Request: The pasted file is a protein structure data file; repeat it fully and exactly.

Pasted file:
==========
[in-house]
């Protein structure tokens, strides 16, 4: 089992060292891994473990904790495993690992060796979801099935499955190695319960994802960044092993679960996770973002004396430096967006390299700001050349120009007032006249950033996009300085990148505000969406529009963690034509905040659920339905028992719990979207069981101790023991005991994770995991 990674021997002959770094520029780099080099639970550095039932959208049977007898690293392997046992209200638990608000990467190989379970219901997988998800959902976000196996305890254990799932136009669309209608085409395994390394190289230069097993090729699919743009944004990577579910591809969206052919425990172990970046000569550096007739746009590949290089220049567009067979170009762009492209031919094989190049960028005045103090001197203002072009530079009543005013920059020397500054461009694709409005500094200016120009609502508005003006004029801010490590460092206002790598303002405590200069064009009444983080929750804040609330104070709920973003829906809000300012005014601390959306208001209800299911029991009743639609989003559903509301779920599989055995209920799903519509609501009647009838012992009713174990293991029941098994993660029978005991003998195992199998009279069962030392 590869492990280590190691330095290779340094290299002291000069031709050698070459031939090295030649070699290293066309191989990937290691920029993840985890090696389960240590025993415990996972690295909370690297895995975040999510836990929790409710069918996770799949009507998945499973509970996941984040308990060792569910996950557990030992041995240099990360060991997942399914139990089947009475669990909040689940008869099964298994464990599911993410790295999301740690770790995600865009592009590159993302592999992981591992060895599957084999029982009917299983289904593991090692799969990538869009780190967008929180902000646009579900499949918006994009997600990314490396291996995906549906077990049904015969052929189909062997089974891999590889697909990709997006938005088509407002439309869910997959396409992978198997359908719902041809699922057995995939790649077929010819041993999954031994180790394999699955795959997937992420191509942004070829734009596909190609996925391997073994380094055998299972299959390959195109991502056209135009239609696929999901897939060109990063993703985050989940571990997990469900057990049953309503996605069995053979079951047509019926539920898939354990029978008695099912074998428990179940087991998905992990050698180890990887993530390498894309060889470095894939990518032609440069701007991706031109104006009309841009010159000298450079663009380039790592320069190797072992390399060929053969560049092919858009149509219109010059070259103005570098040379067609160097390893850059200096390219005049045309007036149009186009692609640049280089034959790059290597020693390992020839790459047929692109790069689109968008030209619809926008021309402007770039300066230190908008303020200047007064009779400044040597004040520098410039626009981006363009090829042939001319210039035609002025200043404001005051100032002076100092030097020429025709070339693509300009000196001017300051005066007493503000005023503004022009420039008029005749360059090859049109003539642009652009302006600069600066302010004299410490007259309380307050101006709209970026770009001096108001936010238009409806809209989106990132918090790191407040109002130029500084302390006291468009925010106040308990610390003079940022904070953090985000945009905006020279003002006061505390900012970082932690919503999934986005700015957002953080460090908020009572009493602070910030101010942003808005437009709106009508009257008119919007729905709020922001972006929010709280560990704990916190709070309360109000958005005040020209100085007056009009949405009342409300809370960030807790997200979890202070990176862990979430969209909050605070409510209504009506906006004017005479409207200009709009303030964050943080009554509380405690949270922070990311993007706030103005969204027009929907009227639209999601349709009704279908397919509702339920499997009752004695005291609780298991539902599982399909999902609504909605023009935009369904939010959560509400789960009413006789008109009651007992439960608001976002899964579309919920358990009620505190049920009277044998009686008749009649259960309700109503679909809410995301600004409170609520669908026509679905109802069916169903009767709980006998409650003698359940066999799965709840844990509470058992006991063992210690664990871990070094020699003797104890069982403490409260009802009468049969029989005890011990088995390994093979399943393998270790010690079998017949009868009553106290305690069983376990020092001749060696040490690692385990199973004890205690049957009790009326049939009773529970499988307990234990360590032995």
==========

[in-house]
């Protein structure tokens, strides 16, 4: 089992060292891994473990904790495993690992060796979801099935499955190695319960994802960044092993679960996770973002004396430096967006390299700001050349120009007032006249950033996009300085990148505000969406529009963690034509905040659920339905028992719990979207069981101790023991005991994770995991 990674021997002959770094520029780099080099639970550095039932959208049977007898690293392997046992209200638990608000990467190989379970219901997988998800959902976000196996305890254990799932136009669309209608085409395994390394190289230069097993090729699919743009944004990577579910591809969206052919425990172990970046000569550096007739746009590949290089220049567009067979170009762009492209031919094989190049960028005045103090001197203002072009530079009543005013920059020397500054461009694709409005500094200016120009609502508005003006004029801010490590460092206002790598303002405590200069064009009444983080929750804040609330104070709920973003829906809000300012005014601390959306208001209800299911029991009743639609989003559903509301779920599989055995209920799903519509609501009647009838012992009713174990293991029941098994993660029978005991003998195992199998009279069962030392 590869492990280590190691330095290779340094290299002291000069031709050698070459031939090295030649070699290293066309191989990937290691920029993840985890090696389960240590025993415990996972690295909370690297895995975040999510836990929790409710069918996770799949009507998945499973509970996941984040308990060792569910996950557990030992041995240099990360060991997942399914139990089947009475669990909040689940008869099964298994464990599911993410790295999301740690770790995600865009592009590159993302592999992981591992060895599957084999029982009917299983289904593991090692799969990538869009780190967008929180902000646009579900499949918006994009997600990314490396291996995906549906077990049904015969052929189909062997089974891999590889697909990709997006938005088509407002439309869910997959396409992978198997359908719902041809699922057995995939790649077929010819041993999954031994180790394999699955795959997937992420191509942004070829734009596909190609996925391997073994380094055998299972299959390959195109991502056209135009239609696929999901897939060109990063993703985050989940571990997990469900057990049953309503996605069995053979079951047509019926539920898939354990029978008695099912074998428990179940087991998905992990050698180890990887993530390498894309060889470095894939990518032609440069701007991706031109104006009309841009010159000298450079663009380039790592320069190797072992390399060929053969560049092919858009149509219109010059070259103005570098040379067609160097390893850059200096390219005049045309007036149009186009692609640049280089034959790059290597020693390992020839790459047929692109790069689109968008030209619809926008021309402007770039300066230190908008303020200047007064009779400044040597004040520098410039626009981006363009090829042939001319210039035609002025200043404001005051100032002076100092030097020429025709070339693509300009000196001017300051005066007493503000005023503004022009420039008029005749360059090859049109003539642009652009302006600069600066302010004299410490007259309380307050101006709209970026770009001096108001936010238009409806809209989106990132918090790191407040109002130029500084302390006291468009925010106040308990610390003079940022904070953090985000945009905006020279003002006061505390900012970082932690919503999934986005700015957002953080460090908020009572009493602070910030101010942003808005437009709106009508009257008119919007729905709020922001972006929010709280560990704990916190709070309360109000958005005040020209100085007056009009949405009342409300809370960030807790997200979890202070990176862990979430969209909050605070409510209504009506906006004017005479409207200009709009303030964050943080009554509380405690949270922070990311993007706030103005969204027009929907009227639209999601349709009704279908397919509702339920499997009752004695005291609780298991539902599982399909999902609504909605023009935009369904939010959560509400789960009413006789008109009651007992439960608001976002899964579309919920358990009620505190049920009277044998009686008749009649259960309700109503679909809410995301600004409170609520669908026509679905109802069916169903009767709980006998409650003698359940066999799965709840844990509470058992006991063992210690664990871990070094020699003797104890069982403490409260009802009468049969029989005890011990088995390994093979399943393998270790010690079998017949009868009553106290305690069983376990020092001749060696040490690692385990199973004890205690049957009790009326049939009773529970499988307990234990360590032995």